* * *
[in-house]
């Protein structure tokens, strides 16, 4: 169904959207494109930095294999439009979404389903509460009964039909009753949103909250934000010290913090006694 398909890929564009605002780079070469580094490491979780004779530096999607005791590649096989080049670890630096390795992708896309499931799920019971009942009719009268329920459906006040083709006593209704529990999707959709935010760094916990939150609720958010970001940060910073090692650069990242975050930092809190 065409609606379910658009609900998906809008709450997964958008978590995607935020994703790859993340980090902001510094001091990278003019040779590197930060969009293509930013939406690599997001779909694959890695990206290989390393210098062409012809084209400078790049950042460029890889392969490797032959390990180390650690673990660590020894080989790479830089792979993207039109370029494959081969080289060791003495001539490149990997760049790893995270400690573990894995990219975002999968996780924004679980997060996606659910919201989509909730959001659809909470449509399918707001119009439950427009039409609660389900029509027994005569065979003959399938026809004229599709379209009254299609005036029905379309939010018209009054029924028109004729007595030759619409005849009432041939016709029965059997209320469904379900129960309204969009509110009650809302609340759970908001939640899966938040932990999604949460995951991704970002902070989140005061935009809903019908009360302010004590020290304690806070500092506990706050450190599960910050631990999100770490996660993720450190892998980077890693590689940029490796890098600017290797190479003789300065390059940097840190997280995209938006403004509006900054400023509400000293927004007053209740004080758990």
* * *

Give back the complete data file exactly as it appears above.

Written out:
[in-house]
């Protein structure tokens, strides 16, 4: 169904959207494109930095294999439009979404389903509460009964039909009753949103909250934000010290913090006694 398909890929564009605002780079070469580094490491979780004779530096999607005791590649096989080049670890630096390795992708896309499931799920019971009942009719009268329920459906006040083709006593209704529990999707959709935010760094916990939150609720958010970001940060910073090692650069990242975050930092809190 065409609606379910658009609900998906809008709450997964958008978590995607935020994703790859993340980090902001510094001091990278003019040779590197930060969009293509930013939406690599997001779909694959890695990206290989390393210098062409012809084209400078790049950042460029890889392969490797032959390990180390650690673990660590020894080989790479830089792979993207039109370029494959081969080289060791003495001539490149990997760049790893995270400690573990894995990219975002999968996780924004679980997060996606659910919201989509909730959001659809909470449509399918707001119009439950427009039409609660389900029509027994005569065979003959399938026809004229599709379209009254299609005036029905379309939010018209009054029924028109004729007595030759619409005849009432041939016709029965059997209320469904379900129960309204969009509110009650809302609340759970908001939640899966938040932990999604949460995951991704970002902070989140005061935009809903019908009360302010004590020290304690806070500092506990706050450190599960910050631990999100770490996660993720450190892998980077890693590689940029490796890098600017290797190479003789300065390059940097840190997280995209938006403004509006900054400023509400000293927004007053209740004080758990």